|What Does it Mean to be Radioactive?|
|A substance that is radioactive has a nucleus that is unstable. In this usage, unstable means that the nucleus will spontaneously decay, or break down by releasing some of its particles and energy. Nuclei may lose only neutrons, or a combination of protons and neutrons. When a particle consisting of two protons and two neutrons are emitted at once, an alpha particle is said to have been released. Other particles can be released when the nucleus spontaneously undergoes radioactive decay.|
|Types of Radiation|
|Principally, there are three types of radiation emitted during radioactive decay. Alpha and beta radiation are both particles. Gamma radiation is energy, and is in fact a type of electromagnetic radiation. The aforementioned alpha particle is made of two protons and two neutrons, for a mass number of four. Due to its two protons, it is often referred to as a helium nucleus. Beta particles are electrons formed from the transformation of a neutron into a proton (within the nucleus) coupled with the emission of a small portion of negatively charged mass, hence an electron. Gamma rays have no mass or charge, and since they are electromagnetic radiation, they travel at the speed of light. These types of radiation are summed up below:|
|Speed||10% of the speed of light||90% of the speed of light||at the speed of light|
|Nuclear Weapons - Video Clips|
|These videos are in the public domain, so you are free to download and
A is for Atom − Clearly produced by a pro-nuclear energy contingent, this video does give a great visual introduction to nuclear fission and the radioactivity of the elements.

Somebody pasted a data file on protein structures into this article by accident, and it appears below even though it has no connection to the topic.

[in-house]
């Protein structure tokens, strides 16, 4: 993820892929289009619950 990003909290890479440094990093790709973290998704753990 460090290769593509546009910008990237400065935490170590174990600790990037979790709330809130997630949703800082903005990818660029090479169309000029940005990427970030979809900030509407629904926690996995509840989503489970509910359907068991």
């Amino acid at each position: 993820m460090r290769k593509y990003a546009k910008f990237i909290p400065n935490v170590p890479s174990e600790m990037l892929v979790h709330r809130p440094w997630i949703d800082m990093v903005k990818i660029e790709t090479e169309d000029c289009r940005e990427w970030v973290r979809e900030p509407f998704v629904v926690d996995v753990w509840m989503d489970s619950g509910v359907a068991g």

Duck and Cover − 1951 video from the Federal Civil Defense Administration. Cold War filmmaking at its best.
Daisy Girl Ad − Controversial 1964 campaign ad for incumbent President Lyndon Johnson. It was only aired once and it has been interpreted by some that the ad implied challenger Barry Goldwater would lead the United States into a nuclear war.
Tale of Two Cities − Made in 1946, the commentary in this video shows an anti-Japanese bias. However, the images of the destruction in Hiroshima and Nagasaki (note the factory windows and "shadows" in particular) provide viewers with visual evidence of the only nuclear attacks in human history.
|Applications of Radioisotopes - Websites|
|All of these links open up the websites listed in a new window.
Three Mile Island ‒ Fact sheet prepared by the Nuclear Regulatory Council on the Three Mile Island incident of 1979.
|(1) Ackerman, Sandra J. A Different Kind of CSI: Crime and Stable Isotopes. American Scientist. 2013, 101, 27-28.|
|(2) Alazraki, Naomi P. and Mishkin, Fred S. Fundamentals of Nuclear Medicine, The Society of Nuclear Medicine: New York, 1984.|
|(3) Asimov, Isaac. Understanding Physics, Volume III; Dorset Press: New York, 1988.|
|(4) Benrey, Ronald M. Nuclear Experiments You Can Do...from Edison; Thomas Alva Edison Foundation: Southfield, MI, 1982.|
|(5) Cohen, Bernard L. The Heart of the Atom; Anchor Books: Garden City, NY, 1967.|
|(6) Craven, C.J. Our Atomic World; United States Atomic Energy Commission: Oak Ridge, TN, 1963.|
|(7) Dean, Joseph L. Atomic Power; Nelson Doubleday Paperback: Garden City, NY, 1967.|
|(8) Grimes, Robin W. and Nuttall, William J. Science. 2010, 329, 799-803.|
|(9) Hyde, Earl K. Synthetic Transuranium Elements; United States Atomic Energy Commission: Oak Ridge, TN, 1964.|
|(10) Kaplan, Irving. Nuclear Physics, 2nd ed.; Addison-Wesley: Reading, MA, 1964.|
|(11) Lindenfeld, Peter. Radioactive Radiations and Their Biological Effects; American Association of Physics Teachers: College Park, MD, 1985.|
|(12) Long, Michael E. Half-Life: The Lethal Legacy of America's Nuclear Waste. National Geographic, July 2002, pp 2-33.|
|(13) Miner, William N. Plutonium; United States Atomic Energy Commission: Oak Ridge, TN, 1968.|
|(14) Reed, Cameron. From Treasury Vault to the Manhattan Project. American Scientist. 2011, 99, 40-47.|
|(15) Romer, Alfred. The Restless Atom; Anchor Books: Garden City, NY, 1960.|
|(16) Wald, Matthew L. What Now for Nuclear Waste? Scientific American, August 2009, pp 46-53.|